Using Abstract Language Signals Power

Abstract: Power can be gained through appearances: People who exhibit behavioral signals of power are often treated in a way that allows them to actually achieve such power (Ridgeway, Berger, & Smith, 1985; Smith & Galinsky, 2010). In the current article, we examine power signals within interpersonal communication, exploring whether use of concrete versus abstract language is seen as a signal of power. Because power activates abstraction (e.g., Smith & Trope, 2006), perceivers may expect higher power individuals to speak more abstractly and therefore will infer that speakers who use more abstract language have a higher degree of power. Across a variety of contexts and conversational subjects in 7 experiments, participants perceived respondents as more powerful when they used more abstract language (vs. more concrete language). Abstract language use appears to affect perceived power because it seems to reflect both a willingness to judge and a general style of abstract thinking.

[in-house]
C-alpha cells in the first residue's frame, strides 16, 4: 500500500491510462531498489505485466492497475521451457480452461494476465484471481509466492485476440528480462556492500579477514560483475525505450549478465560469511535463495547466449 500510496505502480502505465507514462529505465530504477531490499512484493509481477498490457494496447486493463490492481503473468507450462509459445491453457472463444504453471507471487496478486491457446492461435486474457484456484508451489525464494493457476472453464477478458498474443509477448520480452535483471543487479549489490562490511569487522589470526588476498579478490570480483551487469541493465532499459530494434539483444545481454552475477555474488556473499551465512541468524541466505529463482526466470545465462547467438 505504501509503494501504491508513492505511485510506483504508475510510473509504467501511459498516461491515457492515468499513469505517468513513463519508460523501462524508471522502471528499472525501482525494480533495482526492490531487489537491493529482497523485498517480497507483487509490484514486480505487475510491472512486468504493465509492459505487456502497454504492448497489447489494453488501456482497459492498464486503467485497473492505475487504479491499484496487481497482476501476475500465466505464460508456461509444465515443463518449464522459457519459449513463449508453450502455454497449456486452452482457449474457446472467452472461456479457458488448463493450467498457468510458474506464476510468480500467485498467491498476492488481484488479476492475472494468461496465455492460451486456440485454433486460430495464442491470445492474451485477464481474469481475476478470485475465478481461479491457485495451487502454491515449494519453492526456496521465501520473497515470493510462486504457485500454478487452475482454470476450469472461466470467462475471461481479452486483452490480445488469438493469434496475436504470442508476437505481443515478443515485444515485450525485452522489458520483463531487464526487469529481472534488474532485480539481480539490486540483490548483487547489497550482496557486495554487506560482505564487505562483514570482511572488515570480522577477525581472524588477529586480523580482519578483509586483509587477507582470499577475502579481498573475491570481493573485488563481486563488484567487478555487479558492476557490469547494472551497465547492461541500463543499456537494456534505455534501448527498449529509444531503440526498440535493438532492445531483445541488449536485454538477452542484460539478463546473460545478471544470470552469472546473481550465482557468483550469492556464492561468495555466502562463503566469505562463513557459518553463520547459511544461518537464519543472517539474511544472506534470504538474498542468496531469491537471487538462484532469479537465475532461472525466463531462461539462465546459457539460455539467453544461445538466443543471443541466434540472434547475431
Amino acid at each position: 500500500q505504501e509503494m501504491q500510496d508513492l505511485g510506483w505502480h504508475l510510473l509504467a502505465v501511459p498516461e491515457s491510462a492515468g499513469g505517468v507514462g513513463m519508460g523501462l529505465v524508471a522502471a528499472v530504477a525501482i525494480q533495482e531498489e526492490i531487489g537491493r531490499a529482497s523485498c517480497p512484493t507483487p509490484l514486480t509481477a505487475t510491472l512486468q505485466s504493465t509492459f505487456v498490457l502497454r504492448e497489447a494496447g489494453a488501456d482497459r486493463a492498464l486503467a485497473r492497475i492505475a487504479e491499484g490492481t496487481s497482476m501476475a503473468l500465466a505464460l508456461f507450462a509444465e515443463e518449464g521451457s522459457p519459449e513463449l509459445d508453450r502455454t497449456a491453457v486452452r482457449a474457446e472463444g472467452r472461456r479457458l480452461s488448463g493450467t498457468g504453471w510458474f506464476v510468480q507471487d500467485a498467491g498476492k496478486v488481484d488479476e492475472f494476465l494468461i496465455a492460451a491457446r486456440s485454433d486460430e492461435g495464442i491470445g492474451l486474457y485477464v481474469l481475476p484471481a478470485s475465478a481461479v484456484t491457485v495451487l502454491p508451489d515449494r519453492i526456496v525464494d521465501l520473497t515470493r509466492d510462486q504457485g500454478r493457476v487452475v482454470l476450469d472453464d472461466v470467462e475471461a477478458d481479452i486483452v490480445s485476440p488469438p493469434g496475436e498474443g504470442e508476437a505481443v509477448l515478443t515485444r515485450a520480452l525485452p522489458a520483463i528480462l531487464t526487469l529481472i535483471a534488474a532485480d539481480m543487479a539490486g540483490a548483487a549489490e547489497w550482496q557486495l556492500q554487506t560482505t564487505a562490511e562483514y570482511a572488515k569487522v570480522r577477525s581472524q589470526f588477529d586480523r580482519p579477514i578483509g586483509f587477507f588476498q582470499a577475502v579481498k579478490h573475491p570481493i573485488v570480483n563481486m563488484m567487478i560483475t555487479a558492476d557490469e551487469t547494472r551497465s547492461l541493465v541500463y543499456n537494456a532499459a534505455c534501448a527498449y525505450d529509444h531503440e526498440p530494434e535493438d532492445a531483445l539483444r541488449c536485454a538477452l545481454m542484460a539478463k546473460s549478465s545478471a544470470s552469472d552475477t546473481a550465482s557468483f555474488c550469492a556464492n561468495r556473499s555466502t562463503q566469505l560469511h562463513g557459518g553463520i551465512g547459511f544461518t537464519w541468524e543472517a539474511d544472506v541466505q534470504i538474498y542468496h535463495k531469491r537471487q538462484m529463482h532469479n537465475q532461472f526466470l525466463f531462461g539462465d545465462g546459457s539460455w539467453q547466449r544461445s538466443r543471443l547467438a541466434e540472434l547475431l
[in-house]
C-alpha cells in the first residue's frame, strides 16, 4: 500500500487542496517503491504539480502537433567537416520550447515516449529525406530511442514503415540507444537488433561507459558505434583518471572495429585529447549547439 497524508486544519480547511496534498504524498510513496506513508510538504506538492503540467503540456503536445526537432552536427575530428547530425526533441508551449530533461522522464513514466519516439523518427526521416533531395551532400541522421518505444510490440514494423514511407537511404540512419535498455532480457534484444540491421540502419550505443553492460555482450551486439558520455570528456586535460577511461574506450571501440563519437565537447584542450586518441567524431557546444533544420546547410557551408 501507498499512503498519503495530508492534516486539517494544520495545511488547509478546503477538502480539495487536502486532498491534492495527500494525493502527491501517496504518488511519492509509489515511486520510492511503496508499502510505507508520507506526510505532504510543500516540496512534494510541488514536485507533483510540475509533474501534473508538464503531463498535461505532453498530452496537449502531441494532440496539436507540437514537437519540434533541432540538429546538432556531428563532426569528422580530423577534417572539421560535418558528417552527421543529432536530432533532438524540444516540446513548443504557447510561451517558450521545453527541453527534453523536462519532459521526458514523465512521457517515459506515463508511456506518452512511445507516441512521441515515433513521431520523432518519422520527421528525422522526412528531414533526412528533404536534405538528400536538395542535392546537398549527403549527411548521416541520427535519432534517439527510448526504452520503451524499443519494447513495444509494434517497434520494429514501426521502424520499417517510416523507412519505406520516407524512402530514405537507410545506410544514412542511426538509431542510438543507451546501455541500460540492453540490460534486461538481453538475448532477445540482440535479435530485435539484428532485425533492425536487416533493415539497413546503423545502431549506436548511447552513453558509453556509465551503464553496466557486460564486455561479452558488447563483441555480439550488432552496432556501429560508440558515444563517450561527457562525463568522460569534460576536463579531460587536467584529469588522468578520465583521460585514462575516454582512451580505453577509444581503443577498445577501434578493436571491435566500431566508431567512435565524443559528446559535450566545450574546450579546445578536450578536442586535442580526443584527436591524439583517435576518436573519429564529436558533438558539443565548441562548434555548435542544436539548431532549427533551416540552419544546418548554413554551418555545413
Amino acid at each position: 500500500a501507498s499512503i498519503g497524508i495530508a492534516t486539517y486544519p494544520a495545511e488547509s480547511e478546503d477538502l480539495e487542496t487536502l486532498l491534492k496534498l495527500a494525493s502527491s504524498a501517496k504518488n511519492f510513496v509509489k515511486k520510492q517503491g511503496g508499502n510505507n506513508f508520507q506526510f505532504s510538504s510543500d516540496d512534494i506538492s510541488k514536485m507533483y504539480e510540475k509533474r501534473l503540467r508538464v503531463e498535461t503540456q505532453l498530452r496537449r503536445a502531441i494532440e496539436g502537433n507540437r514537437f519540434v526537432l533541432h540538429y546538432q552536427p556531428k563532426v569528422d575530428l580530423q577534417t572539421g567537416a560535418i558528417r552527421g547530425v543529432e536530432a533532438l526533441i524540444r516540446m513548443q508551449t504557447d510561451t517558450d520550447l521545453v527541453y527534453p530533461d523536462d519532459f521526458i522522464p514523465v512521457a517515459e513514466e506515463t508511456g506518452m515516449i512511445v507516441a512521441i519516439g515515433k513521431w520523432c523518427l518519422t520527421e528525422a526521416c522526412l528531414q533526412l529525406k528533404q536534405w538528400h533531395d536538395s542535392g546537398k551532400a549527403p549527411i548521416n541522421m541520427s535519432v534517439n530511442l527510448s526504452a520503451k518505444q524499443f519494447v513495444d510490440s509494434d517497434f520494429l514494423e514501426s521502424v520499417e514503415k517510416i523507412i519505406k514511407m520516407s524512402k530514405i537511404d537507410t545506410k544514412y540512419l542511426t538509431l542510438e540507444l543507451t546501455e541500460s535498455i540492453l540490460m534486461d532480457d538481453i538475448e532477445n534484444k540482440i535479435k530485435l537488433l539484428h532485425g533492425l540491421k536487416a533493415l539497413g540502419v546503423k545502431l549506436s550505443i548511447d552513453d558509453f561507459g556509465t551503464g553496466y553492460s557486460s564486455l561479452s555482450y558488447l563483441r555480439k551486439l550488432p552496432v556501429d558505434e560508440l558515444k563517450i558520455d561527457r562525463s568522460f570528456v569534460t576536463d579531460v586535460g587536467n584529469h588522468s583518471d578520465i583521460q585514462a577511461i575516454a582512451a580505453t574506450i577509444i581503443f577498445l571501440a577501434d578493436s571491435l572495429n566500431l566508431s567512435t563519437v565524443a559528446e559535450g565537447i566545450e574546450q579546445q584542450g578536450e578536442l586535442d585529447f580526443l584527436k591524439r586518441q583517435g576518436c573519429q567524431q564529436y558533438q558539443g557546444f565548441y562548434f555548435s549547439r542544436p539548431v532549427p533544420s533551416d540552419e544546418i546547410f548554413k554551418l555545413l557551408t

Reference Information

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Method(s) Used in Paper

Linguistic Category Model

by Gun Semin and Klaus Fiedler.
Published in "Journal of Personality and Social Psychology" in 1988.

Perceived Power Measure

by Cheryl Wakslak, Pamela Smith, and Albert Han.
Published in "Journal of Personality and Social Psychology" in 2014.

APA-Format Citation

Wakslak, C. J., Smith, P. K., & Han, A. (2014). Using Abstract Language Signals Power. Journal of Personality and Social Psychology, 107(1), 41-55.